Background: Walking is the most popular and most preferred exercise among type 2 diabetes patients, yet compelling evidence regarding its beneficial effects on cardiovascular risk factors is still lacking. The aim of this meta-analysis of randomized controlled trials (RCTs) was to evaluate the association between walking and glycemic control and other cardiovascular risk factors in type 2 diabetes patients.
Methods: Three databases were searched up to August 2014. English-language RCTs were eligible for inclusion if they had assessed the walking effects (duration ≥8 weeks) on glycemic control or other cardiovascular risk factors among type 2 diabetes patients. Data were pooled using a random-effects model. Subgroup analyses based on supervision status and meta-regression analyses of variables regarding characteristics of participants and walking were performed to investigate their association with glycemic control.
Results: Eighteen studies involving 20 RCTs (866 participants) were included. Walking significantly decreased glycosylated haemoglobin A1c (HbA1c) by 0.50% (95% confidence intervals [CI]: -0.78% to -0.21%). Supervised walking was associated with a pronounced decrease in HbA1c (WMD -0.58%, 95% CI: -0.93% to -0.23%), whereas non-supervised walking was not. Further subgroup analysis suggested non-supervised walking using motivational strategies is also effective in decreasing HbA1c (WMD -0.53%, 95% CI: -1.05% to -0.02%). Effects of covariates on HbA1c change were generally unclear. For other cardiovascular risk factors, walking significantly reduced body mass index (BMI) and lowered diastolic blood pressure (DBP), but non-significantly lowered systolic blood pressure (SBP), or changed high-density or low-density lipoprotein cholesterol levels.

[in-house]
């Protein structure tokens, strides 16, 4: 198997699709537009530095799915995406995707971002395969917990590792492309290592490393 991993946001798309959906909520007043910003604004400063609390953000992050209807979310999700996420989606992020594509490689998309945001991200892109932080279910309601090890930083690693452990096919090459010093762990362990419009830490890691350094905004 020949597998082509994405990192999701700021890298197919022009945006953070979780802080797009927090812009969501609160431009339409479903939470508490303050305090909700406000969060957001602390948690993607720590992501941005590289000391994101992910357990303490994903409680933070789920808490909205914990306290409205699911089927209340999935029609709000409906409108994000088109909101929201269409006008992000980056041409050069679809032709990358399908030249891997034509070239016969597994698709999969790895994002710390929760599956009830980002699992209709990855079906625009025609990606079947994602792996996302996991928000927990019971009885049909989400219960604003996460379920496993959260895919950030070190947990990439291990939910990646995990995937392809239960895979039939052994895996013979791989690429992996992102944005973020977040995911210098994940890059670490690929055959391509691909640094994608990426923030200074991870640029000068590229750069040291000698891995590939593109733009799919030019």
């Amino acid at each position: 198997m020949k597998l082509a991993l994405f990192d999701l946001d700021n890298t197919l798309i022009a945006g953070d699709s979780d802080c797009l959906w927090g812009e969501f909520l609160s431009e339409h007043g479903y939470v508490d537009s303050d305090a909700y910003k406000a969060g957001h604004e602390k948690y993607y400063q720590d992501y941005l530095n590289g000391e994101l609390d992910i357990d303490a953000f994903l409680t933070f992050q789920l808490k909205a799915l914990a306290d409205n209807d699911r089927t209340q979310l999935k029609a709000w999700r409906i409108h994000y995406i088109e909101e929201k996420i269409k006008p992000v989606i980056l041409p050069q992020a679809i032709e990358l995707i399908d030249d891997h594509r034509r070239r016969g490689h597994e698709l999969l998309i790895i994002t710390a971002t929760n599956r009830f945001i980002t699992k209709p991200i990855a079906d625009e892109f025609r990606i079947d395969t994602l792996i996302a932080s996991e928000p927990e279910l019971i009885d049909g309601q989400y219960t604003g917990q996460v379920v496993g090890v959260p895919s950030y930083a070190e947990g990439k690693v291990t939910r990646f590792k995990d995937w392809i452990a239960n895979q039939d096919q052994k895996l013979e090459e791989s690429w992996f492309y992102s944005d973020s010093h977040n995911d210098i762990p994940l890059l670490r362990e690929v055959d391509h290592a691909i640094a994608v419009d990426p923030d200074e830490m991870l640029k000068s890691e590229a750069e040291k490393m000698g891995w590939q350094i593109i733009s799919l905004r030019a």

Conclusions: This meta-analysis supports that walking decreases HbA1c among type 2 diabetes patients. Supervision or the use of motivational strategies should be suggested when prescribed walking to ensure optimal glycemic control. Walking also reduces BMI and lowers DBP, however, it remains insufficient regarding the association of walking with lowered SBP or improved lipoprotein profiles.
Trial registration: PROSPERO CRD42014009515.